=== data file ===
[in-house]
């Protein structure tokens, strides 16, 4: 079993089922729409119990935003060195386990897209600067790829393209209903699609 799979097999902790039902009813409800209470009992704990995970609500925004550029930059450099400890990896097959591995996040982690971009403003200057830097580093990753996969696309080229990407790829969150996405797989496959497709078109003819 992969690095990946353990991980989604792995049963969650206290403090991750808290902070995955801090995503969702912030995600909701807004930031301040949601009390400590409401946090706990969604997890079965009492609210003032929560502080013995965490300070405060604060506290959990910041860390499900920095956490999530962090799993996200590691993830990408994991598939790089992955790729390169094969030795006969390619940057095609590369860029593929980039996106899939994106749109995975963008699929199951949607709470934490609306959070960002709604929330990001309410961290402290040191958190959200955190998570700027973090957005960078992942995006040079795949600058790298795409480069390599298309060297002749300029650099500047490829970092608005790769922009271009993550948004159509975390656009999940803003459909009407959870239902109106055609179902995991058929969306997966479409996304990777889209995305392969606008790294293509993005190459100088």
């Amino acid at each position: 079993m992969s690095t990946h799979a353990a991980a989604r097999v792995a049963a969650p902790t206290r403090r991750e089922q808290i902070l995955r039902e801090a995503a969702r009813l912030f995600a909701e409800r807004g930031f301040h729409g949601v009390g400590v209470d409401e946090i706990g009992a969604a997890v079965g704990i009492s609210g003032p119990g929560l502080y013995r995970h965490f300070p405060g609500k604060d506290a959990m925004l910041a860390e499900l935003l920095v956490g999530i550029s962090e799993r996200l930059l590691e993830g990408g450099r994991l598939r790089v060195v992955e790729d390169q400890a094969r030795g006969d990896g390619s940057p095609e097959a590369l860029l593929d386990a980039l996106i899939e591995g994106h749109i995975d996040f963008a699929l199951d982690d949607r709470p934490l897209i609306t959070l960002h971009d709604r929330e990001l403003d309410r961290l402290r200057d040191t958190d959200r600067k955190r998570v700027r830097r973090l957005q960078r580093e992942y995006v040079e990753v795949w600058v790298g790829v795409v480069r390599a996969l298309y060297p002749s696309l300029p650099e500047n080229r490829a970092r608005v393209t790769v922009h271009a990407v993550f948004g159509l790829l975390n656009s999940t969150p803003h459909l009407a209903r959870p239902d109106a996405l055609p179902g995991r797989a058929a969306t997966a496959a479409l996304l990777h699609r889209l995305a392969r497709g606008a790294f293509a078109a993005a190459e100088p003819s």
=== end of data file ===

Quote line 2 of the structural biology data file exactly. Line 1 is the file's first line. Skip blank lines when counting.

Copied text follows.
């Protein structure tokens, strides 16, 4: 079993089922729409119990935003060195386990897209600067790829393209209903699609 799979097999902790039902009813409800209470009992704990995970609500925004550029930059450099400890990896097959591995996040982690971009403003200057830097580093990753996969696309080229990407790829969150996405797989496959497709078109003819 992969690095990946353990991980989604792995049963969650206290403090991750808290902070995955801090995503969702912030995600909701807004930031301040949601009390400590409401946090706990969604997890079965009492609210003032929560502080013995965490300070405060604060506290959990910041860390499900920095956490999530962090799993996200590691993830990408994991598939790089992955790729390169094969030795006969390619940057095609590369860029593929980039996106899939994106749109995975963008699929199951949607709470934490609306959070960002709604929330990001309410961290402290040191958190959200955190998570700027973090957005960078992942995006040079795949600058790298795409480069390599298309060297002749300029650099500047490829970092608005790769922009271009993550948004159509975390656009999940803003459909009407959870239902109106055609179902995991058929969306997966479409996304990777889209995305392969606008790294293509993005190459100088």